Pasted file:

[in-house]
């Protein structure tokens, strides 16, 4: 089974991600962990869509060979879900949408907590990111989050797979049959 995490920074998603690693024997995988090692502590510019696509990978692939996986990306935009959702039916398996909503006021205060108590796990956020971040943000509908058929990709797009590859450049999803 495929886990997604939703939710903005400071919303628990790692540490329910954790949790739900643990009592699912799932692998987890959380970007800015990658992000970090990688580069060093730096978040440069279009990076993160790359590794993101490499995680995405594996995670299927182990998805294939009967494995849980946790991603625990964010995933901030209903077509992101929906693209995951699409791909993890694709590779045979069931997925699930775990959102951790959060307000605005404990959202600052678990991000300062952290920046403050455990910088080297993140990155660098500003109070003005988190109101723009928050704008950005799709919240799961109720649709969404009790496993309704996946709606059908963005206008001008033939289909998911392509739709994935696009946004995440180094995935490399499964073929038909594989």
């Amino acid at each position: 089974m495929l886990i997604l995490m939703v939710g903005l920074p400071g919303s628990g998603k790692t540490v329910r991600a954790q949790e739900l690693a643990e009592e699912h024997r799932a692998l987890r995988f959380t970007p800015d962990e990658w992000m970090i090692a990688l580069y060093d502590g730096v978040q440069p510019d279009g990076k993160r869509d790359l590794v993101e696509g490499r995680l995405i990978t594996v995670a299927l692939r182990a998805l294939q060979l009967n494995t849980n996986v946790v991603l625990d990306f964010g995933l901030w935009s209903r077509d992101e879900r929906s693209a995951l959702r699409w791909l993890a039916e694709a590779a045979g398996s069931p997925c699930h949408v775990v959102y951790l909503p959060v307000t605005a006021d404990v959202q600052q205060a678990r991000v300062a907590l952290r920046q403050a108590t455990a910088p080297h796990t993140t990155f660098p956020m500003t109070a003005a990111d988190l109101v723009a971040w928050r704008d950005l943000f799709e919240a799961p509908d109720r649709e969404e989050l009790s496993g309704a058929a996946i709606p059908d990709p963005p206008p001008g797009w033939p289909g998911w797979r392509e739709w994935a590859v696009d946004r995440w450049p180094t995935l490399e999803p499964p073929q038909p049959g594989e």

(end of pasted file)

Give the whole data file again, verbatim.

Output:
[in-house]
């Protein structure tokens, strides 16, 4: 089974991600962990869509060979879900949408907590990111989050797979049959 995490920074998603690693024997995988090692502590510019696509990978692939996986990306935009959702039916398996909503006021205060108590796990956020971040943000509908058929990709797009590859450049999803 495929886990997604939703939710903005400071919303628990790692540490329910954790949790739900643990009592699912799932692998987890959380970007800015990658992000970090990688580069060093730096978040440069279009990076993160790359590794993101490499995680995405594996995670299927182990998805294939009967494995849980946790991603625990964010995933901030209903077509992101929906693209995951699409791909993890694709590779045979069931997925699930775990959102951790959060307000605005404990959202600052678990991000300062952290920046403050455990910088080297993140990155660098500003109070003005988190109101723009928050704008950005799709919240799961109720649709969404009790496993309704996946709606059908963005206008001008033939289909998911392509739709994935696009946004995440180094995935490399499964073929038909594989």
């Amino acid at each position: 089974m495929l886990i997604l995490m939703v939710g903005l920074p400071g919303s628990g998603k790692t540490v329910r991600a954790q949790e739900l690693a643990e009592e699912h024997r799932a692998l987890r995988f959380t970007p800015d962990e990658w992000m970090i090692a990688l580069y060093d502590g730096v978040q440069p510019d279009g990076k993160r869509d790359l590794v993101e696509g490499r995680l995405i990978t594996v995670a299927l692939r182990a998805l294939q060979l009967n494995t849980n996986v946790v991603l625990d990306f964010g995933l901030w935009s209903r077509d992101e879900r929906s693209a995951l959702r699409w791909l993890a039916e694709a590779a045979g398996s069931p997925c699930h949408v775990v959102y951790l909503p959060v307000t605005a006021d404990v959202q600052q205060a678990r991000v300062a907590l952290r920046q403050a108590t455990a910088p080297h796990t993140t990155f660098p956020m500003t109070a003005a990111d988190l109101v723009a971040w928050r704008d950005l943000f799709e919240a799961p509908d109720r649709e969404e989050l009790s496993g309704a058929a996946i709606p059908d990709p963005p206008p001008g797009w033939p289909g998911w797979r392509e739709w994935a590859v696009d946004r995440w450049p180094t995935l490399e999803p499964p073929q038909p049959g594989e």